After six months of daily #MeToo revelations regarding sexual harassment in the workplace, it would be easy to succumb to feelings of outrage. Where do we even begin to fix a problem of this magnitude? To me, as a university president, the question is of more than passing concern. I am responsible for the working environment of more than 1,000 people. They, in turn, have an impact on the lives of some 10,000 students in the Royal Roads learning community taking classes every year.
And, as #MeToo unfolds, it’s clear that we in the postsecondary sector have not been doing enough to promote the values of respect, decency and equity in our programs. We need to do more than pay lip service to building respectful workplaces. We need to be establishing policies and practices to change the culture of our organizations.
As I contemplate returning to the classroom next year, I am struck by the increasing competition for talent. People are an organization’s most important asset and you cannot retain good people in an abusive workplace.
For an academic who took on university leadership 16 years ago, I also find it sobering to see how little has changed in the world from what my own research on leadership revealed decades ago. Beginning in 1980 at the University of Calgary, my late colleague Julie Rowney and I embarked on a longitudinal study comparing the experiences of managers in a variety of organizations. From 1980 to 2000, we tracked women and men working in supervisory, managerial and executive roles at five-year intervals. We compared such things as styles of decision-making and approaches to leadership and communication.
We found that, when it came to objective measures of performance, men and women behaved in a similar fashion. But there was a big difference in the way the world perceived them. As a result, women were treated differently: they were given far less respect than their male colleagues. We published our research and translated it into leadership programs for women.
However, in 2015, it became obvious to me that little had changed. As part of Royal Roads’ 75th anniversary, we hosted a conference on women leading change. Women leaders in education, industry and politics shared their experiences about how organizations continued to treat them differently than men, particularly at the top.
The differences were often subtle: they were ignored in meetings, stereotyped and held to a higher standard of leadership. As I listened, I was left with an eerie feeling of déjà vu. I’d heard exactly the same comments when we interviewed women leaders as part of our longitudinal study.
How could this still be going on? Somehow, the memo that women’s contributions to the world are just as valuable as men’s has still not reached many, if not most, of our enterprises.
If there’s a silver lining in the dark cloud of the #MeToo scandals, it’s that they are pushing some long-festering problems into the spotlight where we can address them. But, as I see the inevitable backlash on #MeToo beginning, with commentators insisting they have never experienced or seen this sort of harassment, I think it’s time for academics to speak up about what the research tells us.
At the risk of “mansplaining,” let me say that in my corner of the academy we have been documenting misogyny in organizations for decades. Not all women experience the belittling behaviour or harassment, and not all men have done it, but there is no doubt the problem is widespread. And as recent headlines reveal, persistent.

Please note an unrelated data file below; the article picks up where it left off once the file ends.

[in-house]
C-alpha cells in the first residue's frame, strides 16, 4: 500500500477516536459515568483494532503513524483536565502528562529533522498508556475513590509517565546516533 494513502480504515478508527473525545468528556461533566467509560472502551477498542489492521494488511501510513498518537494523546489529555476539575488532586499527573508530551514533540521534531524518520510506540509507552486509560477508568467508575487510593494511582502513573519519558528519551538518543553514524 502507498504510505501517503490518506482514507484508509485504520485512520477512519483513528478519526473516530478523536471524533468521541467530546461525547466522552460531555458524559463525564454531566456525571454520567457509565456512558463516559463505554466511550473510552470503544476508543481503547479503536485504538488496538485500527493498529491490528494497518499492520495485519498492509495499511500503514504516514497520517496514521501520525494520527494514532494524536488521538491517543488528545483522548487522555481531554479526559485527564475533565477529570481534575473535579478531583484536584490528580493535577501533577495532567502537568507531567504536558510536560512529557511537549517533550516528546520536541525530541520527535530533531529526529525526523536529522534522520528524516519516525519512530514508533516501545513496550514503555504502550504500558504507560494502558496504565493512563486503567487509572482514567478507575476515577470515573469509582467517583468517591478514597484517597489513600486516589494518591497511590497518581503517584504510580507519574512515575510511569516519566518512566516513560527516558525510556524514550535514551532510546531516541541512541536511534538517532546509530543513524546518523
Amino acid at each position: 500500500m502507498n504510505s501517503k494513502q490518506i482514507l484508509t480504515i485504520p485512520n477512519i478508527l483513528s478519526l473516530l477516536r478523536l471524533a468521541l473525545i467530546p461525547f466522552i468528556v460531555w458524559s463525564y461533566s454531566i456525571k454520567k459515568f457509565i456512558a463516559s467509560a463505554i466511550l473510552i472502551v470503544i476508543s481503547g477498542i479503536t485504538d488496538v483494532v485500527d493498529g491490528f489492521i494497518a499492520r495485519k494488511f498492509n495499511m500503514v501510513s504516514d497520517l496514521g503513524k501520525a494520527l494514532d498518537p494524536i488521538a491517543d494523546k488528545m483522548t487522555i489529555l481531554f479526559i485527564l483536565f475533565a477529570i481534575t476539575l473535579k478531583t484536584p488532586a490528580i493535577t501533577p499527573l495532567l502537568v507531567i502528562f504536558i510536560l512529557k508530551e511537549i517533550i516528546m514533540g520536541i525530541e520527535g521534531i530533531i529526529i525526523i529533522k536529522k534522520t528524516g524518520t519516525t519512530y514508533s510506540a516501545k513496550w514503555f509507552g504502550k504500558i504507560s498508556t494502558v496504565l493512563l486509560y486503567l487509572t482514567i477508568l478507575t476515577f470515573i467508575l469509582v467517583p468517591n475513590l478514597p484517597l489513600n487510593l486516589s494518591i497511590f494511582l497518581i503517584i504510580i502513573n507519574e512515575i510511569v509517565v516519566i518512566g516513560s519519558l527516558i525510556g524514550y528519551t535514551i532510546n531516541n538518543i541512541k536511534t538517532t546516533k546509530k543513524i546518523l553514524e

As academics, we have the tools and the opportunities to gather knowledge and teach the ideas that lead to solutions. So, as I head back to the classroom, I know that the #MeToo movement will change the way I teach leadership.
For example, current research suggests that unconscious bias influences attitudes. I will be recommending that my students take the Implicit Association Test for teasing out subtle prejudices about race, gender and sexual orientation. Developed by psychologists at Harvard University, the University of Virginia and the University of Washington, test results can be used to discuss how we can demonstrate inclusive excellence in class. You can take the test yourself.
Of course, one instructor making one change won’t change the world. But think about what we could do if more of us began focusing at least some of our work on changing the conditions that have led to #MeToo. Personally, I think we owe it to the public that supports our institutions to do more than just talk about it – or worse, just be silent.
Allan Cahoon is the president and vice-chancellor of Royal Roads University.
Before we go out and lecture the world on what to do, perhaps we should clean our own houses?
Why are women still paid less in the academy? (see the other article in UA this week).
I am a female faculty member. When I was an adjunct I complained to my head of department about a colleague openly sexually harassing me in front of my students, and the department head just laughed at me in response then didn’t renew my contract.
I’m frequently talked over in meetings, or an idea I bring up will be ignored, then brought up 10 minutes later by a man whom everyone then will tell him what a wonderful idea he has.
I regularly have had men take the credit for service work I’ve done at the school.
I have been sexually assaulted three times at conferences.
If you care about women not being treated with respect, perhaps you might have done something to tackle the issues at your own school? I’ll bet you can find women with similar experiences if you just ask for anonymous feedback.
And how about female administrative staff? Routinely harassed, overlooked, underpaid and exploited. The universities have a lot of work to do before offering advice to others. Frankly I think they may be worse offenders than industry.